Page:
How to get your tender ready for the season and minimise future breakdowns

Offered By EAMS Yacht Tender Center

Given the importance of looking after your tender, particularly before and during the season, it’s vital you know what you should and shouldn’t do in terms of maintenance. At EAMS Yacht Tender Center we know a thing or two about best practice and what you need to look out for, so we thought we would put together a handy, non-technical guide that is easy to follow.

Taking care of inboard engines

If your engine is a few years old, we recommend removing the engine from the engine bay. It’s only a few hours’ labour, and time may well be saved by easy access to all the mechanical parts that you cannot see or access when the engine is in place. Most tenders have really restricted access to the engine.

An inboard engine's alternator.

Having the engine out, you can check the starter motor and alternator which is likely to be the first failure during the season. The starter motors are usually situated behind heat exchangers, low down in the bilge. In this position they are exposed to corrosion by water. Also check for any corrosion on the oil sump casing. You can get access to all the cooling parts easily (heat exchangers, pipes, etc.) while you have the engine out. Checking the heat exchangers is very easy and will guarantee a good cooling circuit for the whole season.

Don’t forget to change the thermostat and seals, as well as the sea water rubber impeller. All these parts are inexpensive but if you break down during the season, the inconvenience and the repair costs will rise dramatically. As is standard practice, change all the common service parts: oil filter and engine oil, air filter, fuel filter, check sea water strainer, belts, belt tensioner, timing belt and thermostat.

Meanwhile access to all hydraulic hoses and connections is easy, so it’s important you take the time to make sure you don’t have any corroded pipes as they could break later.

When the engine is out, it’s vital to check the dumper. This part is not often controlled but breaks frequently, resulting in vibrations and bearing problems. If you have a transmission shaft, check the coupling and check the roll bearings on the union (these are very often corroded due to the low position of the transmission shaft in the bilge). At this point it’s also worth evaluating any potential corrosion of the transmission shaft.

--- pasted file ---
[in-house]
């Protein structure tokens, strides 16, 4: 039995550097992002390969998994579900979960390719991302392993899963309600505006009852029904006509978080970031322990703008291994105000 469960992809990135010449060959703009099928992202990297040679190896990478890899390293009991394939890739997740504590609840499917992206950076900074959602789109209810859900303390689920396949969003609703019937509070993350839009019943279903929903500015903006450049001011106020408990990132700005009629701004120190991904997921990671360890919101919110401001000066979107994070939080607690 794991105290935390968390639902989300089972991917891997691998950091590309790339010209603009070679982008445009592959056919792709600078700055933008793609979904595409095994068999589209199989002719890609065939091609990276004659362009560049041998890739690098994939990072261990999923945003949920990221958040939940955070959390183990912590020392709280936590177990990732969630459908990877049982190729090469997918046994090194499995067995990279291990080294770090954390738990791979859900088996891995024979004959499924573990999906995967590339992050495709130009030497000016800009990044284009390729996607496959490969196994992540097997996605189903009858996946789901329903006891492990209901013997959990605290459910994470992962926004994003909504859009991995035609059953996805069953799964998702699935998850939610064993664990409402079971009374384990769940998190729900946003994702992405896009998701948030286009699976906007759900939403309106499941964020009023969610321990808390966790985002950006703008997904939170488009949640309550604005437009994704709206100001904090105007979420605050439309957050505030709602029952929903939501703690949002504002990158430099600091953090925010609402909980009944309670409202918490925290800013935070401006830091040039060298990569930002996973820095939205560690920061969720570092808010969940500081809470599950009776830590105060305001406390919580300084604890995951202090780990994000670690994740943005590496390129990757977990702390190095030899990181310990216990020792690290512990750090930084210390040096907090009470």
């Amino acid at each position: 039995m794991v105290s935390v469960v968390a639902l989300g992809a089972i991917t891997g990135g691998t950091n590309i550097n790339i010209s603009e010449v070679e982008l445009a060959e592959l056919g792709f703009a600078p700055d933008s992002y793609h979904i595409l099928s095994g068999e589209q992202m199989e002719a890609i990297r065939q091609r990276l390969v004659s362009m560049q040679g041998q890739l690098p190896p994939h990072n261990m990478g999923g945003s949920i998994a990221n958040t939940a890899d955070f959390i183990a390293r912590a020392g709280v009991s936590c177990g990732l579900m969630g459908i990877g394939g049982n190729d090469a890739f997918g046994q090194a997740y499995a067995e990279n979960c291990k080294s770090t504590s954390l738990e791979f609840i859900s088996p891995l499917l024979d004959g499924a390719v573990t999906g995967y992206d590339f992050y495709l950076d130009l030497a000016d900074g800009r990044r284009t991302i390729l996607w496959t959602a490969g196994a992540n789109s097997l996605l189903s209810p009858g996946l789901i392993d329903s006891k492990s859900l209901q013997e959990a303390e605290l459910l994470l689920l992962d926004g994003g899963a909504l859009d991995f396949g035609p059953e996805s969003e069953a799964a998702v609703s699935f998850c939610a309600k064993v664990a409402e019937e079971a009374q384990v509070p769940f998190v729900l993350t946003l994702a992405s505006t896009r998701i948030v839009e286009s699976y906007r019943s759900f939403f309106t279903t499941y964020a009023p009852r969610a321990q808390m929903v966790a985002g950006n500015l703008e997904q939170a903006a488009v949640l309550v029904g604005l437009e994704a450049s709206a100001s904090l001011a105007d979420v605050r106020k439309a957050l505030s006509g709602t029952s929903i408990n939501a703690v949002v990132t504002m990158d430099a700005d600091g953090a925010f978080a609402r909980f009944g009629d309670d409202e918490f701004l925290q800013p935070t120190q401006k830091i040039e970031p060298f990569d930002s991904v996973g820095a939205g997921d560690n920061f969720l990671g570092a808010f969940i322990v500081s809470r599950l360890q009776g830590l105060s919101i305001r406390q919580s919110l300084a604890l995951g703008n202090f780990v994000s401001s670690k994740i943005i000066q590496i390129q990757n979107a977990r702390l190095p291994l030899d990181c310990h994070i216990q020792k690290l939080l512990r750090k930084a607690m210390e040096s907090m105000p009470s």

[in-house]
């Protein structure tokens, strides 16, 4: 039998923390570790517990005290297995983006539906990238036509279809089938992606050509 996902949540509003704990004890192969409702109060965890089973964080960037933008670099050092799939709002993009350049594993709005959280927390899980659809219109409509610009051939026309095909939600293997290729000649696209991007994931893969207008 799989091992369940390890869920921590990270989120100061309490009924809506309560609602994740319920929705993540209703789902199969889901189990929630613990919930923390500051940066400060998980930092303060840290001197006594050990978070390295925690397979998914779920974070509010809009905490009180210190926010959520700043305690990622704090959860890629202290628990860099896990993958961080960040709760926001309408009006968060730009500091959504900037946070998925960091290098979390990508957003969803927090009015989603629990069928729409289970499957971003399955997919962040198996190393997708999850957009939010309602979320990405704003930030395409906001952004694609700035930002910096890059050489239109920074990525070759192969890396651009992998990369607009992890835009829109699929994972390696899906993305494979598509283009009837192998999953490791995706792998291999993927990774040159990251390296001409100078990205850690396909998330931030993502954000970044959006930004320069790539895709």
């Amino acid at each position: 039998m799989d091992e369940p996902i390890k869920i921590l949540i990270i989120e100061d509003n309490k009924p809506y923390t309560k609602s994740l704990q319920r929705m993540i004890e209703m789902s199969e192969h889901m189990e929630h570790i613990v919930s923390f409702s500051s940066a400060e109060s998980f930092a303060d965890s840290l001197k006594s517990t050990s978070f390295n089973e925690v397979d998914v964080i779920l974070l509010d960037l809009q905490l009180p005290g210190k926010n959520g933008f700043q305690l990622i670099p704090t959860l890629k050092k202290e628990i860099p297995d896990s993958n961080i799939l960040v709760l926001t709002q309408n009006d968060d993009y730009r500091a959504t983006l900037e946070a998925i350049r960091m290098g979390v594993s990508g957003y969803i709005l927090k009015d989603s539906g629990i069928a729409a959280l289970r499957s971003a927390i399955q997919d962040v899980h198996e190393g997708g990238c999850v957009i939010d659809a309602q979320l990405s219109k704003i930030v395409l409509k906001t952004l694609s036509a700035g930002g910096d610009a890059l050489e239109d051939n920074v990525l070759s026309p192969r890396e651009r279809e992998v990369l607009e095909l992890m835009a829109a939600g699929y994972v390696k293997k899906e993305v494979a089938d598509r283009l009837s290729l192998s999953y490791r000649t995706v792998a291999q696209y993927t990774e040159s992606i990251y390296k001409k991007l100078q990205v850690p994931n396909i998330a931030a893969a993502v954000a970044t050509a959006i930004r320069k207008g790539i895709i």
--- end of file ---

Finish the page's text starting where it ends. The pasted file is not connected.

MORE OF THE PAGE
On a stern drive tender you need to remove the leg in order to be able to remove the engine, so before you put the engine back in place, check the transom bearing, check the bellow, check the corrosion (if any) of the transom plate and the play on the pivot. Most of the stern drives need a full service every 100 hours. Most tenders are used as taxis meaning they are shifting forward/reversing a lot. This hard use generates loss of strength on the sliding cone and pignons and definitely needs to be serviced every 100 hours.


Other types of leg like YANMAR ZT 370 (hydraulic type) have filters inside the leg. It is very important to change these filters and oil as recommended by the manufacturers or you will burn the leg very quickly. This problem will be a very expensive breakdown during the season and won’t be solved within a couple of days, necessitating the rental of a tender – and as the yacht is moving place every day, you will have to take into consideration the cost to drop off the rental tender and get your original tender back on board.

While the engine is out, check all your bilge pump systems. It’s very important that no water will stay under the engine and transmission. We always recommend having at least one bilge pump with diaphragm in order to dry the bilge completely, which is impossible with a regular submersible bilge pump.

A good electrical check needs to be done on all switches, brakers and connections. Try to remove any fuses by brakers. If switches or brakers are corroded, just change them (it is not expensive and it will save lots of future problems). Always use high-quality switches and brakers and only use electrical connections with heat-shrinkable pods.

Once all those technical points have been checked or serviced, you should then go for a proper sea trial to ensure everything runs smoothly and safely.

For more information, visit EAMS Yacht Tender Center.

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